A Look Back at the Music Videos of World Class Championship Wrestling
By Dan Murphy
World Class Championship Wrestling will always hold a special place in my heart.
WCCW used to air on ESPN on weekday afternoons back in the late 1980s. I would rush through my paper route and hurry home to watch the Von Erichs, The Freebirds, Gary Hart’s stooges, Skandor Akbar’s goons, and the ridiculously slow counts from referee Bronko Lubich.
I bought my first VCR specifically so I could tape episodes of WCCW. I still have most of those VHS tapes, packed away in the recesses of a closet, simply because I still can’t part with them. They were a part of my childhood.
World Class may have been an old-fashioned rasslin’ territory, but in many ways, it was ahead of its time. Recently, I was sitting in a bar when Bonnie Tyler’s “Holding Out for a Hero” came on the jukebox. Like an acid flashback, my mind reeled back to a music video of the Von Erichs that World Class produced, set to that song.
I can’t remember Raw results from two weeks ago, but I can vividly remember those World Class music videos. I searched YouTube to find some of the best videos WCCW ever produced.
Yes, some (OK, most) of them are hokey. Some hold up surprisingly well. World Class was trying to tap into pop music well before Vince McMahon ever dreamed up the “Rock and Wrestling connection.”
Some of these clips aren’t the best quality, but they can give a sense of the atmosphere and “feel” of World Class better than some of the documentaries released in recent years.
Here’s a look at the music of World Class:
“Shout” by Tears for Fears
Announcer Bill Mercer sounds hopelessly out-of-touch with the pop music scene of 1985 when he introduces this video from “The Tears for Fears.” The slow-motion sequences nicely illustrate the athleticism of Kevin Von Erich, Chris Adams, and the Fantastics. The stylized graphics effects are synched to the music and do a good job of capturing the aura of attractions like One Man Gang and The Great Kabuki. The split-screen effects were in vogue on MTV at the time. This was cutting-edge for its era, and it suitably showcased a variety of World Class wrestlers, getting them over without them having to say a single word.
“Eye of the Tiger” by Survivor
Hulk Hogan laid claim to “Eye of the Tiger” by virtue of his appearance in Rocky III, but this tribute video to Kerry Von Erich beats out anything Hogan ever did with the song. This video instantly established Von Erich as a viable World title contender. The workout footage and the selection of clips where opponents sold for him like he was Superman made him look absolutely bigger than life. It’s heavy on the sex appeal for the ladies and presents Kerry as a cross between Conan the Barbarian and Roger Daltrey from The Who. For a brief moment in time, Kerry looked like he had the potential to be the top star in the world. This captures that moment.
“The Heat is On” by Glenn Frey
This has to rank as my personal favorite World Class video, largely due to the attempts to match up the action with the lyrics of the song (“The pressure’s on” shows a concerned Sunshine, Iceman King Parsons gets hit with a fireball just as the chorus of “the heat is on” hits, and – in a moment of inspired lunacy, super-imposing a singing mouth over the freeze-framed face of Gino Hernandez on the “ooh oh ooh” part). Casual racism from Gary Hart, Chris Adams getting his mullet brushed at the local SuperCuts, and Missy Hyatt in her prime … it doesn’t get any better than this.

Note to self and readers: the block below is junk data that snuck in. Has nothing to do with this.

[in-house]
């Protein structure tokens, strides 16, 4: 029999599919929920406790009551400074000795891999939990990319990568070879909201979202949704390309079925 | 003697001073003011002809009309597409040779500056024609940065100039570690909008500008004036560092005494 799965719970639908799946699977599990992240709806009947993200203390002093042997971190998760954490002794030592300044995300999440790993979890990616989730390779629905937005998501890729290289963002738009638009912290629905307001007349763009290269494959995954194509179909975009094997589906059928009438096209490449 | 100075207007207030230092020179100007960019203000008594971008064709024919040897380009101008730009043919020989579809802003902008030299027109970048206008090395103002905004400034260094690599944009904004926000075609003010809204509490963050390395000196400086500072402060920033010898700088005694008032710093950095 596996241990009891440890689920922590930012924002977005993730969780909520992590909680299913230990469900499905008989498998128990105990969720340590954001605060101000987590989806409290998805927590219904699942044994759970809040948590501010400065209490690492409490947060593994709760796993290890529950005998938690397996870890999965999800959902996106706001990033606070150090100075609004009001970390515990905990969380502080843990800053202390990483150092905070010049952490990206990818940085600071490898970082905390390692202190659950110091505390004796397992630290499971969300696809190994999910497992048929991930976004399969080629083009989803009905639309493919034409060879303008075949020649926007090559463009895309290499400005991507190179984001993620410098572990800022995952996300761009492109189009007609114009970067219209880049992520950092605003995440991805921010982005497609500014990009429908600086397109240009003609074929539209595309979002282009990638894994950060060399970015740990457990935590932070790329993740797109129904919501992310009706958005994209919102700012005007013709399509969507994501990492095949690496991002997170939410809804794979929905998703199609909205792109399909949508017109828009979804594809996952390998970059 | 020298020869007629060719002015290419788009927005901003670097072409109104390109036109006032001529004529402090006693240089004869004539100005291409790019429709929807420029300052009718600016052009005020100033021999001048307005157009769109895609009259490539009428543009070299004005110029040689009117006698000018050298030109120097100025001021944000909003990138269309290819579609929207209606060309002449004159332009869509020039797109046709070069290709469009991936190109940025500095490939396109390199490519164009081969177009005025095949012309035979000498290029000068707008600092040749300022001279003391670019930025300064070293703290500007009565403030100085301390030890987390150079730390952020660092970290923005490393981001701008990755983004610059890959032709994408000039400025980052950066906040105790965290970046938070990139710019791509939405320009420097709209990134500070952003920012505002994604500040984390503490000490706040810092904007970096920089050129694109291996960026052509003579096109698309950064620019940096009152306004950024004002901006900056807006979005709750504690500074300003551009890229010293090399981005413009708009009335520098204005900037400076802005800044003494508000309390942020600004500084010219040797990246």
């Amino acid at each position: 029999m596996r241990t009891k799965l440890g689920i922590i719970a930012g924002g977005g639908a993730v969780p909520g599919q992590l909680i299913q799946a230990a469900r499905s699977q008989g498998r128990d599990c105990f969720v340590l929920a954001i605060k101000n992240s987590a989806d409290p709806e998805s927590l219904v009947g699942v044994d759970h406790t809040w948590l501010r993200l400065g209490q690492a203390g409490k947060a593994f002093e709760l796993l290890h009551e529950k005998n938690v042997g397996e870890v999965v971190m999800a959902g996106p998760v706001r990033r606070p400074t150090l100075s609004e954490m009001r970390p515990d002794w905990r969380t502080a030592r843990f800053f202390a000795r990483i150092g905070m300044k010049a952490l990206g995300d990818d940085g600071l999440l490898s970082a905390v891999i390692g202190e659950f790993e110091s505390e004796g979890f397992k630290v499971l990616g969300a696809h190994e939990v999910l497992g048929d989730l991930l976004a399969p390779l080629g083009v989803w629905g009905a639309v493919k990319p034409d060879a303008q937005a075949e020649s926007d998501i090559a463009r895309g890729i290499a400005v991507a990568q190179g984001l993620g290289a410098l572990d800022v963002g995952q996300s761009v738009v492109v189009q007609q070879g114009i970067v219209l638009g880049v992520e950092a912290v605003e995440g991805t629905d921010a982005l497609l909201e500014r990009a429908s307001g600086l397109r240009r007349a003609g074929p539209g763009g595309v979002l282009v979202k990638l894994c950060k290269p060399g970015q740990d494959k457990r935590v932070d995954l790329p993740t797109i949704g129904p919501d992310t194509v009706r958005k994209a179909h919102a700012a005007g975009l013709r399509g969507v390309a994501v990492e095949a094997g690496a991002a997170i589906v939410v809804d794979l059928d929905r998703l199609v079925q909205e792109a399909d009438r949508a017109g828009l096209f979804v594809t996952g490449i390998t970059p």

“Badstreet USA” by Michael Hayes
I believe this was the first song recorded by a wrestler for his own entrance music. The production of the audio was top-notch with a drum line and guitar riff that sounded very much like most of the hair metal of the mid-1980s. Hayes voice is, to be nice, unique. You’ve got to be impressed with a man wearing a black leather pants and a matching vest who can run off punks just by shaking his golden mane in their direction. A suitably over-the-top video for the Freebirds, the most over-the-top act in WCCW history. Watch carefully for Jimmy Garvin’s cameo.
“Holding Out for Hero” by Bonnie Tyler
These days, people like Vince Russo tell you that the concept of “good guys” and “bad guys” is outdated in wrestling. Baloney. This video captured the Beatles-esque reaction the Von Erich boys elicited from their female fans. Kevin, Kerry, Michael, and David – all proud warriors, white knights fighting for the honor of Texas. Look how the fans explode when Kevin scores a surprise pin over Ric Flair. Kerry literally leaves girls swooning in his wake. Wrestling will always need its heroes.
“Heaven Needed a Champion” by Jill Floyd
I included this somber performance dedicated to David Von Erich because it illustrates the sense of community World Class epitomized. A young girl from a local choir sang a song written specifically for David after his death. Some people criticized Fritz Von Erich for trying to capitalize on his sons’ deaths, but this was a sweet, emotional, and heartfelt tribute to a wrestler who was adored by the fans. There is an innocence here that has sadly since passed us by.
“You Might Think” by The Cars
The person who posted his gem on YouTube dubbed it “The Greatest Wrestling Music Video of All Time.” I won’t disagree. This campy piece features a “Who’s Who” of superstars gracing the Sportatorium ring, including Andre the Giant, The Junkyard Dog, Killer Khan, and King Kong Bundy (all of whom would be jumping to the WWF a short time later), along with the usual WCCW cast of characters. What stands out most of all is the sense of fun World Class provided, as well as the different wrestling styles and personalities the company featured, from Andre to Stella Mae French. There literally was something for everyone. It was a good time to be a wrestling fan … and one of the main reasons why these videos are still entrenched in my brain almost 30 years after they aired.
— Dan Murphy